Traditional cable television and the real-time news environment of Twitter have always felt a little like opposite ends of a spectrum. They felt even farther apart than usual on Tuesday evening thanks to a President Donald Trump tax “scoop” revealed on Rachel Maddow’s MSNBC show.
Political analysts and Washington insiders of various stripes have been calling on Trump to release his tax returns since before he became president. So when Maddow announced via Twitter that she had them and would be releasing them live on her show at 9 p.m. Eastern, it triggered a tidal wave of anticipation, both on the social network and elsewhere.
But regular denizens of the Twitter media-sphere have the patience of someone sitting on a hot stove. By the time the show aired, Maddow had been attacked for overhyping the release, dragging her feet, and a dozen other alleged misdemeanors.
One of the main criticisms: Hogging the information just to support the network’s archaic primetime news schedule. “Why not break it rather than wait until your show’s scheduled time?” asked Huffington Post editor-in-chief and former New York Times writer Lydia Polgreen.
For some who have watched similar news events break or leak out on Twitter (TWTR) for years, the Trump tax story had echoes of CNN host Wolf Blitzer (TWX) stalling for time until President Barack Obama announced the death of Osama bin Laden in 2011—hours after the news had already been distributed far and wide on Twitter.
The dissatisfaction with Maddow continued after her show began because the MSNBC host—presumably catering to an audience that isn’t on Twitter every second of the day—started by explaining the background of the Trump tax return saga, and why it was important. Then, in classic cable TV news style, she cut to commercial, which enraged the media community on Twitter even further.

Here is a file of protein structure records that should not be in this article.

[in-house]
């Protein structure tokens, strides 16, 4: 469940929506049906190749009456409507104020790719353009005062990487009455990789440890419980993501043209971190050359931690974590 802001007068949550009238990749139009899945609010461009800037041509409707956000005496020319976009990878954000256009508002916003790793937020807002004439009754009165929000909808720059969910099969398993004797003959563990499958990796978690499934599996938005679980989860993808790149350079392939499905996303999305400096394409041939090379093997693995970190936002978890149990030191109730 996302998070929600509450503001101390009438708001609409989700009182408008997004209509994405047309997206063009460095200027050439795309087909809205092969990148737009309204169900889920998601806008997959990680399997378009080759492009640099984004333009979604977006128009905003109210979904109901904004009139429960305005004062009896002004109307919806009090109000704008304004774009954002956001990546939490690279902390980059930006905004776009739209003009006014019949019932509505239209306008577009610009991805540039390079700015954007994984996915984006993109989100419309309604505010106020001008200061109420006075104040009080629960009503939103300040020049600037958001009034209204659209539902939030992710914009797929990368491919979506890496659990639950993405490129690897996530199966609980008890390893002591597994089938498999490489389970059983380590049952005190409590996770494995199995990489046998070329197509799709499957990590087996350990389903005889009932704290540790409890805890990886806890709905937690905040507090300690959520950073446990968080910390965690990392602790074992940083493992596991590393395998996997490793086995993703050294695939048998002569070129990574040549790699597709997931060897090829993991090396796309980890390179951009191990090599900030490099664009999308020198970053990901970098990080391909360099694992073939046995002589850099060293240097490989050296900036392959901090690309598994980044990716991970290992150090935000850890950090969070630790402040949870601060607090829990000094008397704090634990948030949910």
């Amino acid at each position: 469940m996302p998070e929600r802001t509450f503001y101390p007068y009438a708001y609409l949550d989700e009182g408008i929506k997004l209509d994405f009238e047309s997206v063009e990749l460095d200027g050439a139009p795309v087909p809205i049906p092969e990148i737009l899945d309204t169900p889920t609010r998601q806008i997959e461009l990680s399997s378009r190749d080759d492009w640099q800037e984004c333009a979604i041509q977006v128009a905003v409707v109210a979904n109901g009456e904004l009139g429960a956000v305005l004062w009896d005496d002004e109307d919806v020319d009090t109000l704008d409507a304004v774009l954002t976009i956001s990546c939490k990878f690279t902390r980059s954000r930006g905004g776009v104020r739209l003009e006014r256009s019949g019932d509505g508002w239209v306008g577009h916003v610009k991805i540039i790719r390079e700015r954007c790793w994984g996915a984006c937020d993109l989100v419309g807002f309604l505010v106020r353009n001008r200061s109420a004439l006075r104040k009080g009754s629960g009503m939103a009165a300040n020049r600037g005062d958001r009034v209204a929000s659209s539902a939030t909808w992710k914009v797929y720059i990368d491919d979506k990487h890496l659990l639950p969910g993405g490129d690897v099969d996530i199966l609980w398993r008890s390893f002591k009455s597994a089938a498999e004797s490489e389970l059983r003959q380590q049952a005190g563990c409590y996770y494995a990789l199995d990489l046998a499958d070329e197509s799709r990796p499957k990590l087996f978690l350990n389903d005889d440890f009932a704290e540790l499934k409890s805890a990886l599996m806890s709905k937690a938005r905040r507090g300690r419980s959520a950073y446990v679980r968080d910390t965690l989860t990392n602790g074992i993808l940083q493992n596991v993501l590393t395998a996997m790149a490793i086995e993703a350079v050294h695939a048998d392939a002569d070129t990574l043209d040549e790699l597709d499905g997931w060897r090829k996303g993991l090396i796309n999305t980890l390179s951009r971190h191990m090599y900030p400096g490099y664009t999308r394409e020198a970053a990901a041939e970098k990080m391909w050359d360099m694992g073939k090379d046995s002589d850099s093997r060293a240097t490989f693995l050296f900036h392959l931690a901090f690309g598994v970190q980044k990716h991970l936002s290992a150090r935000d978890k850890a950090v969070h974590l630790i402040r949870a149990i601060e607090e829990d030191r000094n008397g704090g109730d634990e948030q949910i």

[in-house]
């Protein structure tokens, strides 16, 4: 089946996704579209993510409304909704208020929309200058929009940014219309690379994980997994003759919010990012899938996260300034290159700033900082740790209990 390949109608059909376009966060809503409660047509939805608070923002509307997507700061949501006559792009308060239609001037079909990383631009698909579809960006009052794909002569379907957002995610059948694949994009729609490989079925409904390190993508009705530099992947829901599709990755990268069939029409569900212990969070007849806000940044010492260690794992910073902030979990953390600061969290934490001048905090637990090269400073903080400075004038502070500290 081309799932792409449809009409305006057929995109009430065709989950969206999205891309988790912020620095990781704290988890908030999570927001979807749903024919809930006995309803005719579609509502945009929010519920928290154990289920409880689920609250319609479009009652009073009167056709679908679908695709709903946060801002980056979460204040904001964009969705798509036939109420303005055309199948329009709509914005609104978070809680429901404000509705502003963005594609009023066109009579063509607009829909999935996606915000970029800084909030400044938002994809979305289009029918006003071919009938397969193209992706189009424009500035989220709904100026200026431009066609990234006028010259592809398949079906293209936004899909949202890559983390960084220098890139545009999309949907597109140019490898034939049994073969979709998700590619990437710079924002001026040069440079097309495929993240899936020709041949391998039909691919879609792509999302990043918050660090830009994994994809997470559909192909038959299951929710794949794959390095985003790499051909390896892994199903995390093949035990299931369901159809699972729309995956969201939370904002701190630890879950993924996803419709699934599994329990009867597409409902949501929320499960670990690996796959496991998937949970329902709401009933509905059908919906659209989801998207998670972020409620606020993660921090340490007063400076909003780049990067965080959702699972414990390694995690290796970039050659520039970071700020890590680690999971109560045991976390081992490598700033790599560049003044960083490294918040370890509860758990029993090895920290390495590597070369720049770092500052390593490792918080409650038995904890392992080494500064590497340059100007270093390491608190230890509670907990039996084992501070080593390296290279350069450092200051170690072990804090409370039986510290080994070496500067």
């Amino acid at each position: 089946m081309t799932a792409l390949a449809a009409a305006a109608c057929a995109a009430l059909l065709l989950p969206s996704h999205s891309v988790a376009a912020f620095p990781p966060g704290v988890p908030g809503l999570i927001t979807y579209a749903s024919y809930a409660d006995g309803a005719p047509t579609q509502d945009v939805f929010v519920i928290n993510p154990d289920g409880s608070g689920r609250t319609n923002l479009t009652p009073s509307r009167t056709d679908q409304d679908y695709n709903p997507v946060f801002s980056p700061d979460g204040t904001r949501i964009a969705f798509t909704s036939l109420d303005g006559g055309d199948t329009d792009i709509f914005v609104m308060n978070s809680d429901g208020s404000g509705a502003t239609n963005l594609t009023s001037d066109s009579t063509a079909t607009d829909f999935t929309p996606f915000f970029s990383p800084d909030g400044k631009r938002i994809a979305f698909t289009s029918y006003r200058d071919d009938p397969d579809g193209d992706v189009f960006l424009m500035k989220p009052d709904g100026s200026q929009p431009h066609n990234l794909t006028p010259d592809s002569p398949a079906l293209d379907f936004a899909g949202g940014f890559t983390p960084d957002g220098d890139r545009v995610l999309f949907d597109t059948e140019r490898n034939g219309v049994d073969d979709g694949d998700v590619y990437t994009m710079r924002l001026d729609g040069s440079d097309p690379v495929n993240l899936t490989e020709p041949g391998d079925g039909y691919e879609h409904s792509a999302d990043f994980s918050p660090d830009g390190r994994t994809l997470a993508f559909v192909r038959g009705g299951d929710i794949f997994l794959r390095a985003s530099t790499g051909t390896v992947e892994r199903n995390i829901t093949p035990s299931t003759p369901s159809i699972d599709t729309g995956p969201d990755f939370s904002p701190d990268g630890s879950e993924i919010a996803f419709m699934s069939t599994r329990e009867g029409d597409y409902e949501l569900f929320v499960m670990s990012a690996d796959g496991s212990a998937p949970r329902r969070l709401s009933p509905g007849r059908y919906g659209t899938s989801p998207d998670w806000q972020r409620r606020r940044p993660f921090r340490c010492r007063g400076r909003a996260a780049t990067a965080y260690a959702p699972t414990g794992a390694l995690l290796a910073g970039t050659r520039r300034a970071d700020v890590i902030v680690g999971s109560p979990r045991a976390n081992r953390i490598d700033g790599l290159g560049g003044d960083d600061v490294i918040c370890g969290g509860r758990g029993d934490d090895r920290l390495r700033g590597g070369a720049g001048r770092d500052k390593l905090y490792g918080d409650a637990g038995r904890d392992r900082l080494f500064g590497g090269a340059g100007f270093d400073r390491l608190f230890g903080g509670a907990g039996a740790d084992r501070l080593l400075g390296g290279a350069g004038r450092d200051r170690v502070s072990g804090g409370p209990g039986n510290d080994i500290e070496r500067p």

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This wasn’t just about Twitter being impatient, however. By the time Maddow got to the release—which came via Daily Beast reporter David Cay Johnston—the White House had already released the pertinent information from the documents, and half a dozen sites had published stories based on it.
All of this may not matter in the long term to Maddow, whose show is already one of the top most-viewed cable shows in the United States. As the New York Times explained, her style is to focus on telling people what they don’t know, not to cater to the real-time news junkies on Twitter.
It’s also worth remembering that Twitter’s audience is relatively small, and composed largely of media addicts. That said, however, will this scoop be remembered as one of the triumphs of cable journalism in the age of Trump? Probably not.
For one thing, the leaked documents contain only two pages from Trump’s 2005 returns. And those pages contain very little that is damning—or arguably even interesting—in the context of Trump’s broader financial situation, his ties to Russia, and other information that might be important as far as his presidency is concerned.
The release was so lackluster, in fact, that Johnston himself said there’s a chance Trump or someone close to him actually leaked the documents in order to show that he did pay a significant amount of taxes. (A theory supported by the fact that the pages are stamped “Client Copy.”)
Conservatives and right-wing news sites, including Breitbart News, trumpeted the fact that the Maddow segment actually made Trump look good rather than bad, and was therefore what some like to call a “nothingburger.”
Maddow’s supporters have argued that having access to any Trump tax documents is better than having none at all, and that the MSNBC host’s intention was to put the tax story into a broader context as part of an ongoing investigation. In other words, judging her (or Johnston) by a single story misses the larger point.
As overdone as the Twitter backlash might have been, however, the reality is that Maddow’s reveal had a lot more flash and sizzle to it than on which it actually delivered. It might not have been the 2017 version of the mystery of Al Capone’s vault (a legendary primetime TV whiff from Geraldo Rivera in 1986), but it wasn’t much of a blockbuster either.